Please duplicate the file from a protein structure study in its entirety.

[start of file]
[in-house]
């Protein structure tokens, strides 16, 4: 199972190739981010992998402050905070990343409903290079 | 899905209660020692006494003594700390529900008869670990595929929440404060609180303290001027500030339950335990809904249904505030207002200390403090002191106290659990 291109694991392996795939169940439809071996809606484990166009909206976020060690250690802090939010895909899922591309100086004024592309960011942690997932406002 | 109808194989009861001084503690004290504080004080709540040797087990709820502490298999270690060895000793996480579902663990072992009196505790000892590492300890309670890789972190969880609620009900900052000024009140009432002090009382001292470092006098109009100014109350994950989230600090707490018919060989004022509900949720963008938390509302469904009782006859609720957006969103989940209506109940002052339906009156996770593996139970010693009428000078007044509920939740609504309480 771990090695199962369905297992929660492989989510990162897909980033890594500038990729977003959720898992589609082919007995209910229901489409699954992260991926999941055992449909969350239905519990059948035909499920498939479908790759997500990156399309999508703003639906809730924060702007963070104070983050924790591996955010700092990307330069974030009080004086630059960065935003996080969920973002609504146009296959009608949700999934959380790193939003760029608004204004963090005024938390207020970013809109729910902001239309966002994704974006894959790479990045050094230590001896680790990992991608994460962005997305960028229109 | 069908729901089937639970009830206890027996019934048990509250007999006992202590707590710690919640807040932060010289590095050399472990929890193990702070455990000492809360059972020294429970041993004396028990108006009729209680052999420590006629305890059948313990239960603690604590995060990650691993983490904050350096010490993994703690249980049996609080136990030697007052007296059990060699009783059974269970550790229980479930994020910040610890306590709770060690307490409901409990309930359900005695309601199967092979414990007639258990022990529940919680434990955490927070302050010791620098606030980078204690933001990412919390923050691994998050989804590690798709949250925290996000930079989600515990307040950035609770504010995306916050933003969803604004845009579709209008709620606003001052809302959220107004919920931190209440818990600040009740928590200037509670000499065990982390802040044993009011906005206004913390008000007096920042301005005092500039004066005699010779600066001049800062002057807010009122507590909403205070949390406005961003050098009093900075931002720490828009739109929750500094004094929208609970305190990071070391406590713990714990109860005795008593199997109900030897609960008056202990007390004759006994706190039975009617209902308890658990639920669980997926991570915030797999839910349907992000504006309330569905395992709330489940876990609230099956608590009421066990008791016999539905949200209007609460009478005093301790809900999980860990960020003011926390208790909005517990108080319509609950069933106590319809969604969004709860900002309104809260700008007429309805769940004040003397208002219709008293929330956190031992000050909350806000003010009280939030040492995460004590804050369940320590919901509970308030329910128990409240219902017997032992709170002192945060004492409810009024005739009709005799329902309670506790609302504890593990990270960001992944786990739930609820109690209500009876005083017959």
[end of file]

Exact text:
[in-house]
């Protein structure tokens, strides 16, 4: 199972190739981010992998402050905070990343409903290079 | 899905209660020692006494003594700390529900008869670990595929929440404060609180303290001027500030339950335990809904249904505030207002200390403090002191106290659990 291109694991392996795939169940439809071996809606484990166009909206976020060690250690802090939010895909899922591309100086004024592309960011942690997932406002 | 109808194989009861001084503690004290504080004080709540040797087990709820502490298999270690060895000793996480579902663990072992009196505790000892590492300890309670890789972190969880609620009900900052000024009140009432002090009382001292470092006098109009100014109350994950989230600090707490018919060989004022509900949720963008938390509302469904009782006859609720957006969103989940209506109940002052339906009156996770593996139970010693009428000078007044509920939740609504309480 771990090695199962369905297992929660492989989510990162897909980033890594500038990729977003959720898992589609082919007995209910229901489409699954992260991926999941055992449909969350239905519990059948035909499920498939479908790759997500990156399309999508703003639906809730924060702007963070104070983050924790591996955010700092990307330069974030009080004086630059960065935003996080969920973002609504146009296959009608949700999934959380790193939003760029608004204004963090005024938390207020970013809109729910902001239309966002994704974006894959790479990045050094230590001896680790990992991608994460962005997305960028229109 | 069908729901089937639970009830206890027996019934048990509250007999006992202590707590710690919640807040932060010289590095050399472990929890193990702070455990000492809360059972020294429970041993004396028990108006009729209680052999420590006629305890059948313990239960603690604590995060990650691993983490904050350096010490993994703690249980049996609080136990030697007052007296059990060699009783059974269970550790229980479930994020910040610890306590709770060690307490409901409990309930359900005695309601199967092979414990007639258990022990529940919680434990955490927070302050010791620098606030980078204690933001990412919390923050691994998050989804590690798709949250925290996000930079989600515990307040950035609770504010995306916050933003969803604004845009579709209008709620606003001052809302959220107004919920931190209440818990600040009740928590200037509670000499065990982390802040044993009011906005206004913390008000007096920042301005005092500039004066005699010779600066001049800062002057807010009122507590909403205070949390406005961003050098009093900075931002720490828009739109929750500094004094929208609970305190990071070391406590713990714990109860005795008593199997109900030897609960008056202990007390004759006994706190039975009617209902308890658990639920669980997926991570915030797999839910349907992000504006309330569905395992709330489940876990609230099956608590009421066990008791016999539905949200209007609460009478005093301790809900999980860990960020003011926390208790909005517990108080319509609950069933106590319809969604969004709860900002309104809260700008007429309805769940004040003397208002219709008293929330956190031992000050909350806000003010009280939030040492995460004590804050369940320590919901509970308030329910128990409240219902017997032992709170002192945060004492409810009024005739009709005799329902309670506790609302504890593990990270960001992944786990739930609820109690209500009876005083017959």